CAPSI Governing Council Meeting

Central Association of Private Security Industry (CAPSI) and Association of Private Detectives and Investigators (APDI) recently held their Governing Council Meeting, which brought together national office bearers and members of CAPSI from across the country, and provided them a valuable networking opportunity to discuss, explore and set the stage for further cooperation a large number of issues pertaining to the private security industry.

The conference began with the opening remarks of Kunwar Vikram Singh, Chairman, CAPSI & APDI, and continued with interactive panel discussions, presentations, and briefings on various topics of interest like GST, Code of Conduct, matters related to principle employers etc.

Newsletter CAPSI

The Meeting was graced by the presence of Vivek Bharadwaj, IAS, Joint Secretary (PM), MHA who actively indulged in a meaningful discussion with the industry representatives and invited their comments on current issues being faced by the industry. The Chairman welcomed Mr. Bhardwaj and apprised him of the current issues which the industry faces such as renewal of licenses, license of gunman, immunity to PSA owner against cognizable offences committed by guards, formation of an internal committee to tweak some rules in order to ensure better growth of the industry, requirement of upgrading skills of guards to match with international standards, uniform standard of training across the country, nonPSARA compliant PSAs to be dealt with a heavy hand, and so on.

The industry representatives raised following issues to the Joint Secretary:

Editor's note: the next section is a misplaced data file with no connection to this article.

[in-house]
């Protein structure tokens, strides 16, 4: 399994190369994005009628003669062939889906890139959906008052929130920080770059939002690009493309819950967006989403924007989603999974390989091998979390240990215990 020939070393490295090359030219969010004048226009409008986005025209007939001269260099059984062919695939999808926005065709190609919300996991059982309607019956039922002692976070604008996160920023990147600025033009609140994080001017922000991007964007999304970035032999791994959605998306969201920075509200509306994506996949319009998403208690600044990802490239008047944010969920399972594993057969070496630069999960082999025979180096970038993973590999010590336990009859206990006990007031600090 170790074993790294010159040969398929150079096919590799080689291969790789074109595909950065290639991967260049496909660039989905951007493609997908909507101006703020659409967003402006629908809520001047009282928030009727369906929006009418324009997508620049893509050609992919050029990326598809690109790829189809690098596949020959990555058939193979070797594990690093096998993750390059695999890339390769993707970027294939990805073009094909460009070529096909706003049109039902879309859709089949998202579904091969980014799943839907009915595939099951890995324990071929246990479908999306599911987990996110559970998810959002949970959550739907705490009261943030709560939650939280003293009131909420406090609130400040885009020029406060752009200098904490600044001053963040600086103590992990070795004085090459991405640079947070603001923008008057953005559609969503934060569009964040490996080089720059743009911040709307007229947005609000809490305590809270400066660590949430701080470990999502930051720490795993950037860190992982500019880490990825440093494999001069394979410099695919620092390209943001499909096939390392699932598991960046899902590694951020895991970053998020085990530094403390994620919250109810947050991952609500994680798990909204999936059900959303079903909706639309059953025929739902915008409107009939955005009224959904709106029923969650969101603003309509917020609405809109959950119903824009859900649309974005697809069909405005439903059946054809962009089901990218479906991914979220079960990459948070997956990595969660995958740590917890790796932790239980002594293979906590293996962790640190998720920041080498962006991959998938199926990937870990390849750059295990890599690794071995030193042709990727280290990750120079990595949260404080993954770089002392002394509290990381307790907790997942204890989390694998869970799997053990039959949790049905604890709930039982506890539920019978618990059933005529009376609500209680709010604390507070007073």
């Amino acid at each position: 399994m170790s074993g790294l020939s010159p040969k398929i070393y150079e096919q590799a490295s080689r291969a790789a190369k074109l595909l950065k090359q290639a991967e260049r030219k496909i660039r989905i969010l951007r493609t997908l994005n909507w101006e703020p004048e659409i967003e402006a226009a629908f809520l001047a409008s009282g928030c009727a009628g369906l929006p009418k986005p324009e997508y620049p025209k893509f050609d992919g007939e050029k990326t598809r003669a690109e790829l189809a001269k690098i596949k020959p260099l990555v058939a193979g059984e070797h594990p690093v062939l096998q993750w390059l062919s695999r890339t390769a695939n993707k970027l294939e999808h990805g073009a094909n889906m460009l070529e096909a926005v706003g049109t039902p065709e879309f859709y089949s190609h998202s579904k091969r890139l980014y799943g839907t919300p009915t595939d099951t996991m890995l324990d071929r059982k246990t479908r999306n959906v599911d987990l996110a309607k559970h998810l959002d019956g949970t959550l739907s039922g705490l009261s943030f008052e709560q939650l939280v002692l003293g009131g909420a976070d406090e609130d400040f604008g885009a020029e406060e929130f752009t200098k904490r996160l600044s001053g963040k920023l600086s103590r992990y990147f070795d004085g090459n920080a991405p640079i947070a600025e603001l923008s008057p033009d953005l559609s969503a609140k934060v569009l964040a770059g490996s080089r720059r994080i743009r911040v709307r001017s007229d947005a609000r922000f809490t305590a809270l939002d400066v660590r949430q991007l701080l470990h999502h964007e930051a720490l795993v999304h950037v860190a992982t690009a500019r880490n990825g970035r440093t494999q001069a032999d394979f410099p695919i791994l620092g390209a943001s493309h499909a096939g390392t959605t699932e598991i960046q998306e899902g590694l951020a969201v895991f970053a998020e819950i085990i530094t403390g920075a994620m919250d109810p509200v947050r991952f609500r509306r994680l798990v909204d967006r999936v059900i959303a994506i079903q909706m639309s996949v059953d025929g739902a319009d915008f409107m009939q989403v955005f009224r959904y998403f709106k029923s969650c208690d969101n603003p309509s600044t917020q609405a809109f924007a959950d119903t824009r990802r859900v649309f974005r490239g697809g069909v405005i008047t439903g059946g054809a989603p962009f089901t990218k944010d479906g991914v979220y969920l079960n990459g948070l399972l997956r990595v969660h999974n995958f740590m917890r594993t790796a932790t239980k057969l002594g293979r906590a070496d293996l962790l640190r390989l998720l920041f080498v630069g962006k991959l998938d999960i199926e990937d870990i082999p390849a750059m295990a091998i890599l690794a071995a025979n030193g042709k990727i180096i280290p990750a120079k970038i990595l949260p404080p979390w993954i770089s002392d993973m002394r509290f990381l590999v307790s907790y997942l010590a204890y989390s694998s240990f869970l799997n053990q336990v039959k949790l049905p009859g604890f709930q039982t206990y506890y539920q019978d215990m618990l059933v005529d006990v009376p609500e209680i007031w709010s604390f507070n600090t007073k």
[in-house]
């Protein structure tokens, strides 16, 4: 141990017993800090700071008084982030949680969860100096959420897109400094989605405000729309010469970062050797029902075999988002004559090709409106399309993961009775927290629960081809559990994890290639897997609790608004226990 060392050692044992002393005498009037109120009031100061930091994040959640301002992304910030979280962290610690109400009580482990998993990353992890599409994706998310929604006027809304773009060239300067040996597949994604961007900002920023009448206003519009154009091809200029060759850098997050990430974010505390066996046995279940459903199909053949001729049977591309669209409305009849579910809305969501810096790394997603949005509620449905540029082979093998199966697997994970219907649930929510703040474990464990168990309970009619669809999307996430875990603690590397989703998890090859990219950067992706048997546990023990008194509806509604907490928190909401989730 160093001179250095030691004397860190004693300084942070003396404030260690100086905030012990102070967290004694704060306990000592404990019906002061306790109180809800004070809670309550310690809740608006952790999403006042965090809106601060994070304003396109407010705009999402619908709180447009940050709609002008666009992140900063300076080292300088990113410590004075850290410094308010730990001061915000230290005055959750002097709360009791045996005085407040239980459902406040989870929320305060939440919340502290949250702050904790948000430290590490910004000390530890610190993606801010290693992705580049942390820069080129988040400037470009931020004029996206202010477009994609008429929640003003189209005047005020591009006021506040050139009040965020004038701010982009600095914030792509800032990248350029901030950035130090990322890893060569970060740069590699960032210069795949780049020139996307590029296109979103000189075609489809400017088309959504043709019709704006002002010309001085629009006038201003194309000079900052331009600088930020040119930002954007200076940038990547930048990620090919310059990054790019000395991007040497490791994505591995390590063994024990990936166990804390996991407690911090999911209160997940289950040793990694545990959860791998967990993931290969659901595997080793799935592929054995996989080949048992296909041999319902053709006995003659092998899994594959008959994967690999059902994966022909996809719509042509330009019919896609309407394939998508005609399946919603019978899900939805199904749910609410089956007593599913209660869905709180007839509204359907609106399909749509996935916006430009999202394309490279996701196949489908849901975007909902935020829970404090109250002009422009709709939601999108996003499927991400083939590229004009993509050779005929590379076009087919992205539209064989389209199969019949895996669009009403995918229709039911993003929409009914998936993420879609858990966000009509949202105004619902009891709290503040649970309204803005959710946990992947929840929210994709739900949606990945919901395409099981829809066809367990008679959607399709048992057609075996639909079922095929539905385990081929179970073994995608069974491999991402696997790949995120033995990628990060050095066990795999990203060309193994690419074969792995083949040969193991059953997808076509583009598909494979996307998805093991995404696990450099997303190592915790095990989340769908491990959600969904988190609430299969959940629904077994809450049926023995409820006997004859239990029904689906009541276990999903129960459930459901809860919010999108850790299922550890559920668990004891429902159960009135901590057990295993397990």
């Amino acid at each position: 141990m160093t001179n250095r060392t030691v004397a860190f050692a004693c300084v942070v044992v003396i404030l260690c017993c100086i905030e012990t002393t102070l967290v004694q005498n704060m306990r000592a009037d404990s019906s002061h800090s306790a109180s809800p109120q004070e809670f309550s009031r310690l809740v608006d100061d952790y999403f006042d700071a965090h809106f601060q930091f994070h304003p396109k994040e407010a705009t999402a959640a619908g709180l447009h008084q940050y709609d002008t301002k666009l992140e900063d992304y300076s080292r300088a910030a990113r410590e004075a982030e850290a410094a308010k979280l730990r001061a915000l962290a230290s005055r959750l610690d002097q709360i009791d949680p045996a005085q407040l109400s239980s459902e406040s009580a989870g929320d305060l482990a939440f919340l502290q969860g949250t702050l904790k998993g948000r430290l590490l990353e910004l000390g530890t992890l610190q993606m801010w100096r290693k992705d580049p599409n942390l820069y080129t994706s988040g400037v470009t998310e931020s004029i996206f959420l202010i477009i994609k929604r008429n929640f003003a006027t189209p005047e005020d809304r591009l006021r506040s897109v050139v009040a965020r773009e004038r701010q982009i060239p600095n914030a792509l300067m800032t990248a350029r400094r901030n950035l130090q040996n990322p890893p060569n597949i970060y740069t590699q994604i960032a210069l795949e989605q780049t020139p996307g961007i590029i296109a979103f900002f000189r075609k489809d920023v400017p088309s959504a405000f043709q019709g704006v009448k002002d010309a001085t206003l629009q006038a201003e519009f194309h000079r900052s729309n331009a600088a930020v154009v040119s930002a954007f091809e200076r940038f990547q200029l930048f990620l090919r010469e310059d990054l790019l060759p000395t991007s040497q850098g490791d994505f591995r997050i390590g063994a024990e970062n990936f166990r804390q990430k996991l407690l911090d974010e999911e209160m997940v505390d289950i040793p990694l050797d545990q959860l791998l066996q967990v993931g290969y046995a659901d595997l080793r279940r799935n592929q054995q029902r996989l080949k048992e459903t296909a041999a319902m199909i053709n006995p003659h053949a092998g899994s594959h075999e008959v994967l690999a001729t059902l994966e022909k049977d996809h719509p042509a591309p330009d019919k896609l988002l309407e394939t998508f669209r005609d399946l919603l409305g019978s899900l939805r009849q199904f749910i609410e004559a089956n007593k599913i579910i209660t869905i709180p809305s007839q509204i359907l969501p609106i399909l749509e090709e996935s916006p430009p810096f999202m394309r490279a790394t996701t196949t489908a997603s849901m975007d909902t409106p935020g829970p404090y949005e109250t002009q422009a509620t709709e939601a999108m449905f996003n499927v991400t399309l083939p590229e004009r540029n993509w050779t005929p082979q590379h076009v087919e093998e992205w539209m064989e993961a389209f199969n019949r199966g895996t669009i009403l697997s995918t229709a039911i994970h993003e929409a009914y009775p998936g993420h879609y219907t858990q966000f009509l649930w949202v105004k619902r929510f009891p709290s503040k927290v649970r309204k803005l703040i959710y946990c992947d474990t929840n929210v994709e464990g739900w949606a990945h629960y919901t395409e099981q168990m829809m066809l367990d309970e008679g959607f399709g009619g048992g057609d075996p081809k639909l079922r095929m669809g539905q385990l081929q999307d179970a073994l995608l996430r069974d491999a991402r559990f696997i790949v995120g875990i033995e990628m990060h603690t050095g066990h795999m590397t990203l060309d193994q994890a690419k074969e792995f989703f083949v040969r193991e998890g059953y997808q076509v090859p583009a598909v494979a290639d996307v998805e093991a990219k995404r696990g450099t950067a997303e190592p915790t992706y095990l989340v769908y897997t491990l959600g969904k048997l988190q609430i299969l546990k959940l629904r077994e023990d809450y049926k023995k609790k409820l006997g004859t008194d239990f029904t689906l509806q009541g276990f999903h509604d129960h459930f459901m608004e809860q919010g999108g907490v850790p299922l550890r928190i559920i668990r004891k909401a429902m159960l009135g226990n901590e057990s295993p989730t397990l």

Grant of license to an agency needs to be simplified, registration of Aadhar Card of the owner be linked with KYC forms and get antecedents verified.

  • Provision for permission to operate in multiple states.
  • PSARA be enforceable across the country, and provisions for licenses for all India be formulated.
  • Documentary evidence of being born at a particular place, especially for the older person as the registration of birth at that time was not mandatory.
  • Delhi police firing range to be made available to the licensed armed security guards for practice through the security agencies.
  • DGR model to determine the minimum service charges to be included in the tendering process by the PSAs.
  • Delhi PSARA mandates a training centre to possess minimum one acre of ground for physical activities. This can be offset by conducting physical training in government schools which have playground of one acre or more. The training activities can be carried out after school hours.
  • Validity of PSARA license be enhanced from the present three years to five years. In case it is applied for renewal in stipulated time frame before the expiry date, and renewal not received, the agency’s license may be considered renewed. It was informed that the Govt of Bihar has started the process of auto renewal of licenses, and submission of documents is done on line.
  • Considering the fast turnover of security guards in the industry, present verification procedure followed by the police is very time consuming. It was recommended that e-portals like that of NCRB be developed and used to identify the criminal records of the applicants, if any. If there are no adverse entries, it may be deemed clear.
  • That police stations located in remote areas of the country can be asked to work in collaboration and share information of any agency operating from that area, which otherwise is a difficult and timeconsuming task for CAPSI.
  • That in Maharashtra it is compulsory for agencies to register with Maharashtra Security Guard Board and employ only those who are cleared by them. It was recommended that Maharashtra Guard Board be brought under PSARA.
  • That if an agency submits the application in accordance with the check list of the State Controlling Authority, then the new license should be given within 60 days and renewals within 30 days.